No, Chicago Tribune, We Don’t Have to Accommodate All 19,300 Car Trips on Cornell

Cornell Drive, the 6-lane traffic sewer that currently runs though one of Chicago's most beautiful green spaces. Image: Google Maps
Cornell Drive, the 6-lane traffic sewer that currently runs though one of Chicago's most beautiful green spaces. Image: Google Maps

At the unveiling of the designs for the Obama Presidential Center in Jackson Park earlier this month, Barack Obama explained why it makes sense to pedestrianize six-lane Cornell Drive, which currently slices through the historic green space. In addition to the lantern-shaped presidential library, the center will feature plenty of open space for picnics and other forms of recreation, including a new sledding hill.

“You can’t have little kids playing right next to the road,” Obama said. He added that it’s important not to get so “fixated on traffic that we lose sight of what’s possible.”

It’s too bad the authors of this morning’s Chicago Tribune editorial apparently missed the part about not obsessing about moving cars as quickly as possible. In fairness, the paper acknowledged that the plan for the center has many appealing aspects, and should give an economic boost to nearby neighborhoods.

But the Tribune argues that the 19,300 average daily vehicle trips on the section of Cornell that would be made car-free, between 59th and 67th, represents a “snag” in the former president’s plan. “That’s a lot of traffic that needs to be accommodated, without unduly disrupting the lives and routines of South Siders,” the op-ed states. “Shutting down a heavily used road without creating a palatable alternative is no way to treat your neighbors.”

It’s certainly true that urban planning decisions in this city have historically been imposed on lower-income neighborhoods and communities of color without sufficient input from the residents. Cornell Drive itself, which blights one of the South Side’s most beautiful green spaces and was expanded to its current highway status in 1965, during the height of the Urban Renewal era, represents a textbook example of that phenomenon. As such, it will be important for residents of the largely African-American neighborhoods near the park to have a say in the plan.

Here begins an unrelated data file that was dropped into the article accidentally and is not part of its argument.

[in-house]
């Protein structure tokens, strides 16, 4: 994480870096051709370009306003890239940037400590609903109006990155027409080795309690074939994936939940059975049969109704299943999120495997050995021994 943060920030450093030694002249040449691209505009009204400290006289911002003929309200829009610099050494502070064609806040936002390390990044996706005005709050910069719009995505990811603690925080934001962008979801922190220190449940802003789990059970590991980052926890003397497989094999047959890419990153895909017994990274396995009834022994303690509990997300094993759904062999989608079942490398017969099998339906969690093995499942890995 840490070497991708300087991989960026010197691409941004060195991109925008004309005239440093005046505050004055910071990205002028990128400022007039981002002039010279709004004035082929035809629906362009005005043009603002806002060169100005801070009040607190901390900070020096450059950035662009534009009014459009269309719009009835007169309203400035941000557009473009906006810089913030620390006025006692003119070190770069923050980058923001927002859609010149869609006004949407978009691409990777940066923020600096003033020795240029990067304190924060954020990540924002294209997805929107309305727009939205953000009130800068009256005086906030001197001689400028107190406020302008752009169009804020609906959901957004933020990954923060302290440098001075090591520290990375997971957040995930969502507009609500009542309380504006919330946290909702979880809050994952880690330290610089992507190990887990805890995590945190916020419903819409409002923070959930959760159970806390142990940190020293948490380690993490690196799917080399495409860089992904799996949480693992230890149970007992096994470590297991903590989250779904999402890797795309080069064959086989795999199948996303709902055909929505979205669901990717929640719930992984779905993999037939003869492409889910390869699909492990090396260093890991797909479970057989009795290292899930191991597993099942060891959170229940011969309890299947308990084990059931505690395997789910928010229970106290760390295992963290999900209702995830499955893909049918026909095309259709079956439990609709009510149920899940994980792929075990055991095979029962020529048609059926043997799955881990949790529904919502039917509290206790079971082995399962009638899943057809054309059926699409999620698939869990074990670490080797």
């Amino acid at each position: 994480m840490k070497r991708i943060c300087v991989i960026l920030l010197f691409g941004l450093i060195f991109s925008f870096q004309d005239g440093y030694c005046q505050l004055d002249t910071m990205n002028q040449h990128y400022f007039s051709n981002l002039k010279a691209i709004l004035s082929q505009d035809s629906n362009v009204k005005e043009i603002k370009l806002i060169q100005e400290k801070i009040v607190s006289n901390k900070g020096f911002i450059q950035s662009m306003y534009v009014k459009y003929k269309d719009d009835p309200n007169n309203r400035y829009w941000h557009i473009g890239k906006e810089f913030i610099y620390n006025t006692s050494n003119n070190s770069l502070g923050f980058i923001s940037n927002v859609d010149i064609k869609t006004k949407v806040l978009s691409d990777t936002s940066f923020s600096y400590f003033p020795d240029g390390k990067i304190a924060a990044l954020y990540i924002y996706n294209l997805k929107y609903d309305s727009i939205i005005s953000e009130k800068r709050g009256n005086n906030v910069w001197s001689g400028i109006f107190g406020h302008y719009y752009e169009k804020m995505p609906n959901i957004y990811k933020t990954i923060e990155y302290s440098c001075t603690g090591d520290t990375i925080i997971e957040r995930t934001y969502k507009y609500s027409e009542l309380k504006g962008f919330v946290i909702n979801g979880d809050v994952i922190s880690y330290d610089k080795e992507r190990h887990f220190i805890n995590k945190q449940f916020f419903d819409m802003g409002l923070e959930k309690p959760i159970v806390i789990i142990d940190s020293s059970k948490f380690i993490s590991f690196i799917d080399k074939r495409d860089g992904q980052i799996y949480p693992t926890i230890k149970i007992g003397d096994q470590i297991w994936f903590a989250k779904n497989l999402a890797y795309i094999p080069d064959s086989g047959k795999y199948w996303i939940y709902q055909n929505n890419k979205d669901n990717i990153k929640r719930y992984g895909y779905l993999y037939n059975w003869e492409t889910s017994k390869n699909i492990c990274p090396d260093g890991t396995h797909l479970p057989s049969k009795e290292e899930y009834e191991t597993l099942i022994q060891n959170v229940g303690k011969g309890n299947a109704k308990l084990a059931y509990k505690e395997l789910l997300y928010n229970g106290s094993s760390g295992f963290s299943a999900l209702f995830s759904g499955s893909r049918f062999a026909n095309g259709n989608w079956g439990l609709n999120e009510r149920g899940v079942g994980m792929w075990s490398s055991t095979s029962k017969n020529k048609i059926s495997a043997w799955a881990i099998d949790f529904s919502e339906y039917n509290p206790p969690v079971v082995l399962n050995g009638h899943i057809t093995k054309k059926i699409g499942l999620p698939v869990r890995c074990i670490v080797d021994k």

But the Trib’s assumption that all of the car trips that currently take place on Cornell need to be “accommodated” is flawed.

First, let’s note that Cornell is currently way too wide for the amount of motor vehicles it carries – it has the same number of lanes as nearby Lake Shore Drive, but only a fraction of the traffic. Studies show that roads with one lane in each direction, plus turn lanes can usually handle up to 20,000 vehicles a day without creating undue congestion, so Cornell has roughly twice as wide as it needs to be for its current traffic load. Diverting some of that traffic to Stony Island Avenue and the Drive, which roughly parallel Cornell and also have excess lane capacity, is not going to create carmaggedon.

Tweet in response to the Tribune editorial from the Transport Politic's Yonah Freemark.
Tweet in response to the Tribune editorial from the Transport Politic’s Yonah Freemark.